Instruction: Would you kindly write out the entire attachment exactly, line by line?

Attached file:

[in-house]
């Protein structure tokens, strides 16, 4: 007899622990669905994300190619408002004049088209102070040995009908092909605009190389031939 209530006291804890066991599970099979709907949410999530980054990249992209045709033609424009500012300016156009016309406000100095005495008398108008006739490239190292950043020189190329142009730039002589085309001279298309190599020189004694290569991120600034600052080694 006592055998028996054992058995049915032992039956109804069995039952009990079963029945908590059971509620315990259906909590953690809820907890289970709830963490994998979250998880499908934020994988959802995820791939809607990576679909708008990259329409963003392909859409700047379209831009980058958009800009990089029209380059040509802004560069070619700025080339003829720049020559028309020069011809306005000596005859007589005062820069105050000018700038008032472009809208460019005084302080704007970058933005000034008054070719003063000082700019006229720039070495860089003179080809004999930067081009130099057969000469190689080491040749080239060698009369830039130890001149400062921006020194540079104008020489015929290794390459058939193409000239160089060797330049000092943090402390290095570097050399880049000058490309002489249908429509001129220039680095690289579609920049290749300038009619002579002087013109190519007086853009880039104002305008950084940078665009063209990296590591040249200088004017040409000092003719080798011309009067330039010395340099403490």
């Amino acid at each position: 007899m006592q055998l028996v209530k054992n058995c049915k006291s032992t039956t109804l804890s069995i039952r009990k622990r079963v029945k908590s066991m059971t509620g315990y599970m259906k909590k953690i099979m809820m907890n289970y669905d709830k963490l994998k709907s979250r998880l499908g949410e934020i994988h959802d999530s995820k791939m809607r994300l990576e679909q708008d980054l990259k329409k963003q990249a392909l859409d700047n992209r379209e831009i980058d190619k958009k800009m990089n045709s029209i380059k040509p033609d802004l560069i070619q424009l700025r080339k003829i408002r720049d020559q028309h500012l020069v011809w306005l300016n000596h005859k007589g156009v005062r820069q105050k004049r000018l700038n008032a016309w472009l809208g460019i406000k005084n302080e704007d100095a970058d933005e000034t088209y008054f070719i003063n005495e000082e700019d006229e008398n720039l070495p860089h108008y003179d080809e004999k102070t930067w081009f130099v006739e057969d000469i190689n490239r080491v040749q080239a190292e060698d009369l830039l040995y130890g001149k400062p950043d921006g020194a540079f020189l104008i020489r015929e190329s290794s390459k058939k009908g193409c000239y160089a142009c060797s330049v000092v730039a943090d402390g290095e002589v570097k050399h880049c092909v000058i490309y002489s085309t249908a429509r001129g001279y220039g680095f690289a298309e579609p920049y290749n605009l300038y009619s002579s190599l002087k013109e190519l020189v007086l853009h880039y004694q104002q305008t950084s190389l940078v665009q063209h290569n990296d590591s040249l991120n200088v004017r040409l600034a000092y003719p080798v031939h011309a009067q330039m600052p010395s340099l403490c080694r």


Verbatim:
[in-house]
């Protein structure tokens, strides 16, 4: 007899622990669905994300190619408002004049088209102070040995009908092909605009190389031939 209530006291804890066991599970099979709907949410999530980054990249992209045709033609424009500012300016156009016309406000100095005495008398108008006739490239190292950043020189190329142009730039002589085309001279298309190599020189004694290569991120600034600052080694 006592055998028996054992058995049915032992039956109804069995039952009990079963029945908590059971509620315990259906909590953690809820907890289970709830963490994998979250998880499908934020994988959802995820791939809607990576679909708008990259329409963003392909859409700047379209831009980058958009800009990089029209380059040509802004560069070619700025080339003829720049020559028309020069011809306005000596005859007589005062820069105050000018700038008032472009809208460019005084302080704007970058933005000034008054070719003063000082700019006229720039070495860089003179080809004999930067081009130099057969000469190689080491040749080239060698009369830039130890001149400062921006020194540079104008020489015929290794390459058939193409000239160089060797330049000092943090402390290095570097050399880049000058490309002489249908429509001129220039680095690289579609920049290749300038009619002579002087013109190519007086853009880039104002305008950084940078665009063209990296590591040249200088004017040409000092003719080798011309009067330039010395340099403490």
């Amino acid at each position: 007899m006592q055998l028996v209530k054992n058995c049915k006291s032992t039956t109804l804890s069995i039952r009990k622990r079963v029945k908590s066991m059971t509620g315990y599970m259906k909590k953690i099979m809820m907890n289970y669905d709830k963490l994998k709907s979250r998880l499908g949410e934020i994988h959802d999530s995820k791939m809607r994300l990576e679909q708008d980054l990259k329409k963003q990249a392909l859409d700047n992209r379209e831009i980058d190619k958009k800009m990089n045709s029209i380059k040509p033609d802004l560069i070619q424009l700025r080339k003829i408002r720049d020559q028309h500012l020069v011809w306005l300016n000596h005859k007589g156009v005062r820069q105050k004049r000018l700038n008032a016309w472009l809208g460019i406000k005084n302080e704007d100095a970058d933005e000034t088209y008054f070719i003063n005495e000082e700019d006229e008398n720039l070495p860089h108008y003179d080809e004999k102070t930067w081009f130099v006739e057969d000469i190689n490239r080491v040749q080239a190292e060698d009369l830039l040995y130890g001149k400062p950043d921006g020194a540079f020189l104008i020489r015929e190329s290794s390459k058939k009908g193409c000239y160089a142009c060797s330049v000092v730039a943090d402390g290095e002589v570097k050399h880049c092909v000058i490309y002489s085309t249908a429509r001129g001279y220039g680095f690289a298309e579609p920049y290749n605009l300038y009619s002579s190599l002087k013109e190519l020189v007086l853009h880039y004694q104002q305008t950084s190389l940078v665009q063209h290569n990296d590591s040249l991120n200088v004017r040409l600034a000092y003719p080798v031939h011309a009067q330039m600052p010395s340099l403490c080694r």